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Tag: The Clash (1-3 of 3)

Hear The Clash's virtual reunion with EW's homemade Clash 'Black Album'

In one of the best and most talked-about sequences in Richard Linklater’s instant classic film Boyhood, Ethan Hawke gives Ellar Coltrane a homemade compilation he calls The Black Album. It consists of solo tracks from each of the four Beatles, sequenced in a way that captures the magic the band were able to make when they were still a cohesive unit. “Basically, I’ve put the band back together for you,” Hawke wrote in the liner notes.

It’s such a good idea that EW decided to steal it. There are countless bands who have broken up and never circled back around to a cash-grab reunion, and we’ve begun with one of my absolute favorites: The Clash. The group didn’t officially stick a fork in it until 1986, but the bloom was well off the rose by the time drummer Topper Headon left the group just prior to the release of 1982′s Combat Rock. The relationship between co-leads Mick Jones and Joe Strummer were hopelessly strained by the end, and by the time the group released the disastrous Cut the Crap in 1985, Jones was already deep into his second life as the frontman for Big Audio Dynamite.

Like the Beatles before them, the members of the Clash did make up and collaborate on an individual basis after they broke up, but they never got the band back together (and once Strummer suddenly passed away in 2002, that door was officially closed for good). Still, here are 19 tracks (the same number that appeared on the watershed London Calling) from the post-Clash lives of the core four that re-capture the spirit of what made them sonically and philosophically revolutionary.  READ FULL STORY

Frank Ocean sued by Chipotle, releases song with Diplo and former Clash members [UPDATED]

Well, this might not be the Channel Orange followup we’ve been waiting for. On Friday, burrito emporium Chipotle sued Frank Ocean for backing out on a deal to deliver a song for an advertising campaign. The suit alleges that Chipotle paid Ocean $212,500 to record a new version of “Pure Imagination,” the song made famous in Willy Wonka and the Chocolate Factory, for an ad benefiting the restaurant chain’s sustainable farming program. (Several artists, including Willie Nelson, have contributed to the program in the past.) The track was due back in August, but on the day that Ocean was supposed to deliver the tune, he told Chipotle he would not be delivering. READ FULL STORY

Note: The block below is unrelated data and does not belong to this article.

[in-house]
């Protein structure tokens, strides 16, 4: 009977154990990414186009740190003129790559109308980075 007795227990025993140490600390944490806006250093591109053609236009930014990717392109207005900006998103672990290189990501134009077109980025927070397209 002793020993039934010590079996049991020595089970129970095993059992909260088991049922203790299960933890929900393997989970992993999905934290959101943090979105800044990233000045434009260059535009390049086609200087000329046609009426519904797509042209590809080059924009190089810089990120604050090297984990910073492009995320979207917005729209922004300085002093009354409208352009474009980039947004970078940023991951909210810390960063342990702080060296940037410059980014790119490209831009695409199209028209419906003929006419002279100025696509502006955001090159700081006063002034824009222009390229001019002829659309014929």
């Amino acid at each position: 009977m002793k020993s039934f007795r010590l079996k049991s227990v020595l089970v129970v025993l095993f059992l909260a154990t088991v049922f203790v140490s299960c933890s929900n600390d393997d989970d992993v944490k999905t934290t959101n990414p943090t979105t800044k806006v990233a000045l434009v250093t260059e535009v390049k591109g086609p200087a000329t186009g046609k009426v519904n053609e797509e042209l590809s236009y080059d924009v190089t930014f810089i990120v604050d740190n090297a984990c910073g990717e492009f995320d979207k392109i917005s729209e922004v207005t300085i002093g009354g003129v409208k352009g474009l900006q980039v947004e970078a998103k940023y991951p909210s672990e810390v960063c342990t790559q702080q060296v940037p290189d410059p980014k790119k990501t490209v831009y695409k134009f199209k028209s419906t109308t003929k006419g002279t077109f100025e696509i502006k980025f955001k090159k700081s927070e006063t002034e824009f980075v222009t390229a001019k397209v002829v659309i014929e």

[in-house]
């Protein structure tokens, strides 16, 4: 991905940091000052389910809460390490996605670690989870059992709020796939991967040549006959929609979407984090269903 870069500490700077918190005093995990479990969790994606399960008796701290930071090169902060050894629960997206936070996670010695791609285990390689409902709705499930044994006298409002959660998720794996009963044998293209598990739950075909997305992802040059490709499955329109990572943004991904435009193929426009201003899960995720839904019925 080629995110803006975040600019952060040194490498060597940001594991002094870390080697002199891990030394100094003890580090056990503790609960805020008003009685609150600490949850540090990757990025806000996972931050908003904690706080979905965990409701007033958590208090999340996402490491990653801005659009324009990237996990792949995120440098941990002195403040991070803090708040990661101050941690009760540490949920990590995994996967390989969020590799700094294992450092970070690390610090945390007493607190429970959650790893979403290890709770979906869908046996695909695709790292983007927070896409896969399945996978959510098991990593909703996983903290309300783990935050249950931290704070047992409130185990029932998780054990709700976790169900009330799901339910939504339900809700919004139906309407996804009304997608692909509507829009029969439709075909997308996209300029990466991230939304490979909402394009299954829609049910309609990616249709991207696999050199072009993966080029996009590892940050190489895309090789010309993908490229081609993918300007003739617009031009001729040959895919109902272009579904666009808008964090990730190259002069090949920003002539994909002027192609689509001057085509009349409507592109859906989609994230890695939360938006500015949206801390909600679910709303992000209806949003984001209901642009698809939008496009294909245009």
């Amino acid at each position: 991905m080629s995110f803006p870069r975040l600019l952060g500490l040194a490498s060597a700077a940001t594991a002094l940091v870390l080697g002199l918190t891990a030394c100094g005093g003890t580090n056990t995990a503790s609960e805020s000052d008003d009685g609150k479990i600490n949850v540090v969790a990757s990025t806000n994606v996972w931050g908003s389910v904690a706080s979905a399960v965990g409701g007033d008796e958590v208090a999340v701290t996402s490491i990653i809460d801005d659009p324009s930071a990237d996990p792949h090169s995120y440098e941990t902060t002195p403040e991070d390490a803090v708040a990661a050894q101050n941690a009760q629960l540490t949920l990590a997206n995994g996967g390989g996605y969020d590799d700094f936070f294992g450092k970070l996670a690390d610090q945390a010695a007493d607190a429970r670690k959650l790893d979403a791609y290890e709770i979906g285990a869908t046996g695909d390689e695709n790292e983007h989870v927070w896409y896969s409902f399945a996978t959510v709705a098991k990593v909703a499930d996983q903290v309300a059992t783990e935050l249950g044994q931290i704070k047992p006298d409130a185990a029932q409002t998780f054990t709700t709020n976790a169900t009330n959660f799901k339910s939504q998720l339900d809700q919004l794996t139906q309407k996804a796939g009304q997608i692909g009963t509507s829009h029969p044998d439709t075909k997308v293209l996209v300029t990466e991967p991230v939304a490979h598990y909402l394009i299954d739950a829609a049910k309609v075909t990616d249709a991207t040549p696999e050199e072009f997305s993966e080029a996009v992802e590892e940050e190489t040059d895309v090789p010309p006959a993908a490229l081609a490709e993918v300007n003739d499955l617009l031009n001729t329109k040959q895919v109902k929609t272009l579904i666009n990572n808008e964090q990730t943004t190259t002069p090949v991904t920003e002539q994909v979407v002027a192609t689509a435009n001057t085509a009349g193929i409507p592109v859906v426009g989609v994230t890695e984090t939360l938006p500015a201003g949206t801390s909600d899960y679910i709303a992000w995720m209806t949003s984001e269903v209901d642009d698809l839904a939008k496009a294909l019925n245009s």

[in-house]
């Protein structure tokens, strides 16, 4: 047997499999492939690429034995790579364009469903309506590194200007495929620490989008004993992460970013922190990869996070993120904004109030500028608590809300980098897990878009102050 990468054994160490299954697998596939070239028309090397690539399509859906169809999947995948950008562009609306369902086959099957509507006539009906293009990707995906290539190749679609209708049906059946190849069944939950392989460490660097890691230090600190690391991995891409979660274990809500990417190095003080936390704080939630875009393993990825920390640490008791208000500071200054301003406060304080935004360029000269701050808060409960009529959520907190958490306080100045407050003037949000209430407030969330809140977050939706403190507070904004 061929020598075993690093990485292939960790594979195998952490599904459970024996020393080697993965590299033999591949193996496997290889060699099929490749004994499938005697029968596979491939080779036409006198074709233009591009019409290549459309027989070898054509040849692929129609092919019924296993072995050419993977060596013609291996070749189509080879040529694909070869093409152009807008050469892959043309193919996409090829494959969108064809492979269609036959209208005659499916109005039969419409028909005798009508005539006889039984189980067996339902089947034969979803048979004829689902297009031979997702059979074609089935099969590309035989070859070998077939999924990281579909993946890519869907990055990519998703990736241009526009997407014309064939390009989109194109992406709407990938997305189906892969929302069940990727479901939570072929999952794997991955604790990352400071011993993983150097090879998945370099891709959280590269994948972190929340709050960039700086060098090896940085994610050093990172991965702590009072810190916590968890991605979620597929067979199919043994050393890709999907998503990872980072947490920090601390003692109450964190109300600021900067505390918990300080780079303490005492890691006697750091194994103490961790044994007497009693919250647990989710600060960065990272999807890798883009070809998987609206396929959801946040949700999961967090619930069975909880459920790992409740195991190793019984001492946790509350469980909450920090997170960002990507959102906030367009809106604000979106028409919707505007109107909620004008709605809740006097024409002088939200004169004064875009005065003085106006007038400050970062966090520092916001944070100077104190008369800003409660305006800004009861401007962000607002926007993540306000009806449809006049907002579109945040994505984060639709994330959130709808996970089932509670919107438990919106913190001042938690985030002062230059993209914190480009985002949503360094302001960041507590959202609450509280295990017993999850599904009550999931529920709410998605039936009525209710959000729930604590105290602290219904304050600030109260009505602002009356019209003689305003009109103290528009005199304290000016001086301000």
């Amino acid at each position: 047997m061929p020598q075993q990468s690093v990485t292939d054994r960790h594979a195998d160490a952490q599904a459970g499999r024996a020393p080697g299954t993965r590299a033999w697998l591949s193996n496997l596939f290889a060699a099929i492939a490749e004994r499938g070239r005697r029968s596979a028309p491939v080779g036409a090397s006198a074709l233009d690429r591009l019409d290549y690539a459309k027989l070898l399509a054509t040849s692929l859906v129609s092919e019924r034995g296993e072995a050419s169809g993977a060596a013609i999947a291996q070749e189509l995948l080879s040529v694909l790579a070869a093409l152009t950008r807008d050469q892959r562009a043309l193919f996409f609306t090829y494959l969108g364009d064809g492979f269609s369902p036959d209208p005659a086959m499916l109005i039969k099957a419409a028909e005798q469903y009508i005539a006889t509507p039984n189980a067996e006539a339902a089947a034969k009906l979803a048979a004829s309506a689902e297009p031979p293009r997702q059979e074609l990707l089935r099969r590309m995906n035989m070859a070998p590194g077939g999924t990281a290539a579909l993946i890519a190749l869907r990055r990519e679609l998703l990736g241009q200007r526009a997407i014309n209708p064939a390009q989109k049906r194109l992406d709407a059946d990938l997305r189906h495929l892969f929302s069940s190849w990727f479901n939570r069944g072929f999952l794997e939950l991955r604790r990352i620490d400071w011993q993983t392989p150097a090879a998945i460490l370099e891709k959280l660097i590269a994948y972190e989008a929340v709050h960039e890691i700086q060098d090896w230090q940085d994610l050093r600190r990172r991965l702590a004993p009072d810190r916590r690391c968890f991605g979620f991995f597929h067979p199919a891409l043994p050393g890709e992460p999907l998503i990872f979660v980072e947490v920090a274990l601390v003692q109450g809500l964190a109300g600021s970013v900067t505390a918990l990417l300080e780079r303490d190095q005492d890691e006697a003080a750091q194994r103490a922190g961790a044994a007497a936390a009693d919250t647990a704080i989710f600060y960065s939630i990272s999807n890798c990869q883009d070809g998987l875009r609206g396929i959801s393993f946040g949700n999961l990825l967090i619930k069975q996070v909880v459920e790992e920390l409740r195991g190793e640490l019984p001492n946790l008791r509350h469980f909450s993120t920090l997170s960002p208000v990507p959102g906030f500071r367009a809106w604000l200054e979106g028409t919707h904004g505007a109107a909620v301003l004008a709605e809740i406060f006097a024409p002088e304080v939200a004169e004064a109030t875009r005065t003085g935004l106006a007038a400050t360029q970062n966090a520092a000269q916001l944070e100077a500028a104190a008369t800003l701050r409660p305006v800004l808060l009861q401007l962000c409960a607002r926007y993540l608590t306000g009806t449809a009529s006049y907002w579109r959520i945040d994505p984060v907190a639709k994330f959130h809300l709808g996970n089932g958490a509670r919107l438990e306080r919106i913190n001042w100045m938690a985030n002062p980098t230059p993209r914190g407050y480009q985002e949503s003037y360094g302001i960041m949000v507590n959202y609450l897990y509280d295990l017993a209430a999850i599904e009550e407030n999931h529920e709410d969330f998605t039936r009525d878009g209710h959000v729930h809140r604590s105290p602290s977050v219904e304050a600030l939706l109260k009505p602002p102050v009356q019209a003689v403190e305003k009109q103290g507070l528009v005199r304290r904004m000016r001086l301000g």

Fred Armisen interviews, plays with the Clash

As far as SNL characters go, Fred Armisen’s Ian Rubbish persona is remarkably well realized. Not only does the fake British punk have an official site where you can download classics like “Hey Maggie Thatcher,” he even managed to interview and perform with his idols: the Clash.

Packaged as a documentary titled “The Clash: The Last Gang In Town,” the Funny or Die video has Rubbish comparing notes with Mick Jones and Paul Simonon about their shared memories of the U.K. punk scene’s salad days. “We had a song called ‘White Riot As Well,’” Armisen, who really was a musician in a past life, tells the Clash.

It’s all fun stuff, but the best part is when Rubbish ropes Jones and Simonon to play his song “Hey Policeman!” with him. Watch Armisen try not to pee his tight black jeans in the video below:

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